Biden Begins Process To Fire Postmaster General Louis DeJoy

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The Biden administration is apparently moving towards seeing through a replacement for Postmaster General Louis DeJoy, a Trump era official who attracted steep criticism for his chaotic handling of the U.S. Postal Service. Timely delivery rates fluctuated wildly in the run-up to the 2020 presidential election, which observers worried could negatively impact mail-in voting, which was already set to be used at a significantly higher than normal rate because of the COVID-19 pandemic.

Appointing the Postmaster General is the responsibility of the Postal Service’s Board of Governors, whose members are appointed by the president. Thus, seeing through a DeJoy replacement requires having allies for the Biden administration in place at the Board of Governors, and on Monday, the Biden team said that the president would be handling current vacancies at the board. At present, there are three vacancies and a fourth spot that will soon open up on the nine member panel.

The Biden administration said as follows:

‘Only the Board of Governors of the US Postal Service has the power to replace the Postmaster General. The President can, however, nominate governors to fill vacancies on the board pending Senate confirmation… President Biden’s focus is on filling these vacancies, nominating officials who reflect his commitment to the workers of the US Postal Service — who can deliver on the post office’s vital universal service obligation. As these are Senate confirmed positions, we will work closely with the Senate to move these nominations forward.’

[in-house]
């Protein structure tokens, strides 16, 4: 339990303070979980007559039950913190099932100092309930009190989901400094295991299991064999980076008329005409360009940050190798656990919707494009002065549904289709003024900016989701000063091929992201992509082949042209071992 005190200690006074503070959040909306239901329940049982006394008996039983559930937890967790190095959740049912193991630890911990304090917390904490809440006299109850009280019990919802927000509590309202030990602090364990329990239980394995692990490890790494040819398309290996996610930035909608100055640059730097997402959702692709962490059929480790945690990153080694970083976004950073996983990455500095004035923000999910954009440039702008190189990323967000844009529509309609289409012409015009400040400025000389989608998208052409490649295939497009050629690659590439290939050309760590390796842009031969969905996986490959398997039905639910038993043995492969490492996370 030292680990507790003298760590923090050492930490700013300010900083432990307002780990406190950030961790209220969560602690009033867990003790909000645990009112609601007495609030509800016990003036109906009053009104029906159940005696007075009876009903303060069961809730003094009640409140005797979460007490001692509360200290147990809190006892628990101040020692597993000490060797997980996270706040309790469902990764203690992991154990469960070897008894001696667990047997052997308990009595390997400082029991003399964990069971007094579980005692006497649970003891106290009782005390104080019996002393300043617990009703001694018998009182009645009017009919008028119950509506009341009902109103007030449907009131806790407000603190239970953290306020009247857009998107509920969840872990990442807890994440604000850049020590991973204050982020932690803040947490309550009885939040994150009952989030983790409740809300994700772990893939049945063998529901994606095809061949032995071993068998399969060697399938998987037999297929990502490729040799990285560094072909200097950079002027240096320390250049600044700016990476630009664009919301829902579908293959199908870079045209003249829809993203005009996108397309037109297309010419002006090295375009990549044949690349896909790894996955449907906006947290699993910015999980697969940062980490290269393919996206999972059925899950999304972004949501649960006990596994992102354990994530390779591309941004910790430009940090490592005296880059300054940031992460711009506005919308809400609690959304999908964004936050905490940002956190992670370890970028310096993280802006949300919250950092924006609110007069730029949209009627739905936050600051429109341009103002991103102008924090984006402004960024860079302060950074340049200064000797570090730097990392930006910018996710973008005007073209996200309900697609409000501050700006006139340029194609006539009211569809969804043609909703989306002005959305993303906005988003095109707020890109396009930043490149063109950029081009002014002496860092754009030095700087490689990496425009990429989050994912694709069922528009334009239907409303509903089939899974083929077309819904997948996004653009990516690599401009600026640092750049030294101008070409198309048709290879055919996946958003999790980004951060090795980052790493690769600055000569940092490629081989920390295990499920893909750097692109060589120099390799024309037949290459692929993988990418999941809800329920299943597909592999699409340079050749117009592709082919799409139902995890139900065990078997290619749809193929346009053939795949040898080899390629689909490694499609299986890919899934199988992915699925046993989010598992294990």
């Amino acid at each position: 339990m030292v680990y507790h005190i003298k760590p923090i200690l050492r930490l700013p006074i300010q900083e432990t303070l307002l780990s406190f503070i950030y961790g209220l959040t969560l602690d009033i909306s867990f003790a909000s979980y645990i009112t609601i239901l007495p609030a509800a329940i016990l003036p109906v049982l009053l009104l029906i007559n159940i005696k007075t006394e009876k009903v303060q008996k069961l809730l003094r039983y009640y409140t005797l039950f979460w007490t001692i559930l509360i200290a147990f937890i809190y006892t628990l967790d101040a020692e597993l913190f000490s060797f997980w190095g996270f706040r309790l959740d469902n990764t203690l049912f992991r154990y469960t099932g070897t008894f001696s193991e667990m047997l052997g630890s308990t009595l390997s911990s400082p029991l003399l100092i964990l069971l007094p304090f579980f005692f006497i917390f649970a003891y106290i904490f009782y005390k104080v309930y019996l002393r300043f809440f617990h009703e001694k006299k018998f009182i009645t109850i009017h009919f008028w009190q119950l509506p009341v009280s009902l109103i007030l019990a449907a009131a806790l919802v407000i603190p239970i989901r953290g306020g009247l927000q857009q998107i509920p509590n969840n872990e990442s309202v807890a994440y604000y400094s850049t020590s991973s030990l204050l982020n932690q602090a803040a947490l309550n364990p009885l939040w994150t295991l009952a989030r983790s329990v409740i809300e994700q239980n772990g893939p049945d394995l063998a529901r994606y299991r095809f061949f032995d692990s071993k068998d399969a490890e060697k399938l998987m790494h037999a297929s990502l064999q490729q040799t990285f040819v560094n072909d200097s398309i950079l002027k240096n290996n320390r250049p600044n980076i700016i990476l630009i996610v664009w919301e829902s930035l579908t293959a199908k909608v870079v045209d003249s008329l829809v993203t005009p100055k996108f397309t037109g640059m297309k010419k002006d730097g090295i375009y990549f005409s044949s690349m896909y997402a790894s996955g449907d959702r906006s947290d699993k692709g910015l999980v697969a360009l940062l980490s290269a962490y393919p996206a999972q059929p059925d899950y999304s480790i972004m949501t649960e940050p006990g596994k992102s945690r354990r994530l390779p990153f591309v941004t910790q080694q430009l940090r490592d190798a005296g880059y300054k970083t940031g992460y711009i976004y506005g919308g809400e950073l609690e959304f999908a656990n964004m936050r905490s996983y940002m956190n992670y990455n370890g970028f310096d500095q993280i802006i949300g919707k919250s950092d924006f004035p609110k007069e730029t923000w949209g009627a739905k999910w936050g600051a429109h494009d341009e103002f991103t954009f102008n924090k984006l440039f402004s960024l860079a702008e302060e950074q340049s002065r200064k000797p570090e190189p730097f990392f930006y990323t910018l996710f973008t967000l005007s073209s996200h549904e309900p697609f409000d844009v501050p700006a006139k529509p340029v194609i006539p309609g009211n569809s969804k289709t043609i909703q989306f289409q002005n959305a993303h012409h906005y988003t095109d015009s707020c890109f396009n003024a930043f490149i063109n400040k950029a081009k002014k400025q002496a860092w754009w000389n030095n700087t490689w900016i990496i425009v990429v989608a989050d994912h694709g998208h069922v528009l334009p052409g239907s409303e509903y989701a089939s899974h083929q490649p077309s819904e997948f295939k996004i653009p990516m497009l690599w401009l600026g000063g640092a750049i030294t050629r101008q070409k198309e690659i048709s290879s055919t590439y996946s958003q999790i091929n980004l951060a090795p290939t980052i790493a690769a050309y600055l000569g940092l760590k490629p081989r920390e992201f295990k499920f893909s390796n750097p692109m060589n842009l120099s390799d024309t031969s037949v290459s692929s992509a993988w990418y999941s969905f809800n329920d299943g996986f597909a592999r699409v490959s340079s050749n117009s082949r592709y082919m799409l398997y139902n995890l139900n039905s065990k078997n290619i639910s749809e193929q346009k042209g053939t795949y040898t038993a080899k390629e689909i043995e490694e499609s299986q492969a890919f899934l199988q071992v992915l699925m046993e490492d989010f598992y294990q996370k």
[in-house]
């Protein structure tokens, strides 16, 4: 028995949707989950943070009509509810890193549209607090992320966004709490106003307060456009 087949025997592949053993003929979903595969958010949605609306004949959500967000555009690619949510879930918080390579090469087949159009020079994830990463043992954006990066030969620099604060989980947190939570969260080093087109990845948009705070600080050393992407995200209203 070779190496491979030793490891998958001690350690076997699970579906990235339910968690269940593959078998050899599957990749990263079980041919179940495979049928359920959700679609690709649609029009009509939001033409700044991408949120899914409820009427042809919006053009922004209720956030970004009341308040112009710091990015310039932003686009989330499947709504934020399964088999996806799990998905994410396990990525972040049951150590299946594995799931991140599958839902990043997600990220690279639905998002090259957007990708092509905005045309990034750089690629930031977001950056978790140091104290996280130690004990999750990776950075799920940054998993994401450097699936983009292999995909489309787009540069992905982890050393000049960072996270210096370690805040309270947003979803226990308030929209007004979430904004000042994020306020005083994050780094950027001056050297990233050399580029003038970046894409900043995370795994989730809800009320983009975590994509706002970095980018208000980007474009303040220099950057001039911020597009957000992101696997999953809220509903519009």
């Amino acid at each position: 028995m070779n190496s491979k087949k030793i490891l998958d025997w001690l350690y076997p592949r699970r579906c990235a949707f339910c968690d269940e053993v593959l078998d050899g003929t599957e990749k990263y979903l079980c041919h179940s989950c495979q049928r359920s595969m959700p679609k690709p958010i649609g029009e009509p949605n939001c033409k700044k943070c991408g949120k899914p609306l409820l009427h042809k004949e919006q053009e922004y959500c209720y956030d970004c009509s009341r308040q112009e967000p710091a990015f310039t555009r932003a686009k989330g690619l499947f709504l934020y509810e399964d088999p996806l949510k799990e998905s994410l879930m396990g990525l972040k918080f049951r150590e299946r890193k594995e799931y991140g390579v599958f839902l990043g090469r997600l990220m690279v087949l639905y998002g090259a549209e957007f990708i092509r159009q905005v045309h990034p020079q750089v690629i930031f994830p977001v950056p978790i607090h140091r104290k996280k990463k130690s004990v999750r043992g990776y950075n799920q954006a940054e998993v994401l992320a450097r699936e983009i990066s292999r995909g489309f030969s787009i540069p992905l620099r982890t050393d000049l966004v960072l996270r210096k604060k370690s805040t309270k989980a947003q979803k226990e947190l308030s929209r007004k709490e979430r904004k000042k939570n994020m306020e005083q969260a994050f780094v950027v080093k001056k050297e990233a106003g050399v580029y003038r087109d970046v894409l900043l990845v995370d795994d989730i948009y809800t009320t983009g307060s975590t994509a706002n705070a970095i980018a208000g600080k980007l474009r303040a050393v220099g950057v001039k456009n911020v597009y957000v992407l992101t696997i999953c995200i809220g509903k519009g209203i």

Check out Biden’s team’s statement below:

At present, the Senate is under slim Democratic control. The chamber is 50-50, but Democratic Vice President Kamala Harris is tasked with breaking any ties — a step that she’s already undertaken when the Senate considered a procedural resolution clearing the way for the imminent passage of COVID-19 relief with the support of a simple majority of the chamber. The final vote tally on that resolution was 51 in favor and 50 against, with every Senate Republican opposing moving forward on the COVID relief-related proposal in question.

Meanwhile, as The Washington Post summarized in recent days, “Only 38 percent of nonlocal first-class mail arrived on time in late December, compared with 92 percent in the year-ago period, according to data reported in federal voting lawsuits.” Around the same point in late 2020, just 71 percent of local mail with a two-day delivery turnaround was delivered on time, according to the data. These numbers underline the crisis growing at the Postal Service as the Biden administration and Congressional Democrats grapple with a way forward for the agency.